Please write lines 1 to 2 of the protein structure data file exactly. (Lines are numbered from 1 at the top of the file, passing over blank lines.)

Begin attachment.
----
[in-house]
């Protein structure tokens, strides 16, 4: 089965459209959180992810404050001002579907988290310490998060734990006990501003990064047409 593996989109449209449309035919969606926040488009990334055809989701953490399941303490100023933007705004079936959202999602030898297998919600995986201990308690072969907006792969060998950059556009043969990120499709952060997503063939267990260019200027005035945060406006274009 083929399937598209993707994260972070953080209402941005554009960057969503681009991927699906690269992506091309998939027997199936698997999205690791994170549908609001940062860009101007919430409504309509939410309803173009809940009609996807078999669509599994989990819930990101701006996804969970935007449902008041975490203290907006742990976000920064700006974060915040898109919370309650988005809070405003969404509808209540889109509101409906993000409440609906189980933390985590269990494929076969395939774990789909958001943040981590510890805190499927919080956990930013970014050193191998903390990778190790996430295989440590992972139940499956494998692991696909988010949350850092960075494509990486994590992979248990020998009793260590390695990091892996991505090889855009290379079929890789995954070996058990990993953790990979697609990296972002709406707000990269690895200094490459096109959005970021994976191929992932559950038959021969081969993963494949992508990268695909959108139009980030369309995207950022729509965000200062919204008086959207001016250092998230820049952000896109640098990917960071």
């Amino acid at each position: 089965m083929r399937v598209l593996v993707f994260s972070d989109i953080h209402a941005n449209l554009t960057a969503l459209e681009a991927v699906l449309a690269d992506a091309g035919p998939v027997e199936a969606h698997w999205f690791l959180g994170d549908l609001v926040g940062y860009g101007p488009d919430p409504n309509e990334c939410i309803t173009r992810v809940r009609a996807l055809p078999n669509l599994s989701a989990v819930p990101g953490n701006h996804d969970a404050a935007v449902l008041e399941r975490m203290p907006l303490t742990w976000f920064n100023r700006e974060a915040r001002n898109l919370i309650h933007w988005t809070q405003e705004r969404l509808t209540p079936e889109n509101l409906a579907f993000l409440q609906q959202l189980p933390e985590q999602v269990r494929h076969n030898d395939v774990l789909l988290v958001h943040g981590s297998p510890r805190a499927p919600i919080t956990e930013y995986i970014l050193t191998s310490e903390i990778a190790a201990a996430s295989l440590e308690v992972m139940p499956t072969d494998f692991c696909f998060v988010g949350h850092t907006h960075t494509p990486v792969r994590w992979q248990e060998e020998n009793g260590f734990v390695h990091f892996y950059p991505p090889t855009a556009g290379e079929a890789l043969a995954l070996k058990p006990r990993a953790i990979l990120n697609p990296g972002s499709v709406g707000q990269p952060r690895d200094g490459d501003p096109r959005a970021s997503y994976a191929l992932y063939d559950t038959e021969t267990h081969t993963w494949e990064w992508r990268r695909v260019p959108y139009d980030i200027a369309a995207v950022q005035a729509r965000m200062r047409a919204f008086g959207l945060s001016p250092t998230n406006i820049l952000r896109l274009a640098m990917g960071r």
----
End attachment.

[in-house]
């Protein structure tokens, strides 16, 4: 089965459209959180992810404050001002579907988290310490998060734990006990501003990064047409 593996989109449209449309035919969606926040488009990334055809989701953490399941303490100023933007705004079936959202999602030898297998919600995986201990308690072969907006792969060998950059556009043969990120499709952060997503063939267990260019200027005035945060406006274009 083929399937598209993707994260972070953080209402941005554009960057969503681009991927699906690269992506091309998939027997199936698997999205690791994170549908609001940062860009101007919430409504309509939410309803173009809940009609996807078999669509599994989990819930990101701006996804969970935007449902008041975490203290907006742990976000920064700006974060915040898109919370309650988005809070405003969404509808209540889109509101409906993000409440609906189980933390985590269990494929076969395939774990789909958001943040981590510890805190499927919080956990930013970014050193191998903390990778190790996430295989440590992972139940499956494998692991696909988010949350850092960075494509990486994590992979248990020998009793260590390695990091892996991505090889855009290379079929890789995954070996058990990993953790990979697609990296972002709406707000990269690895200094490459096109959005970021994976191929992932559950038959021969081969993963494949992508990268695909959108139009980030369309995207950022729509965000200062919204008086959207001016250092998230820049952000896109640098990917960071």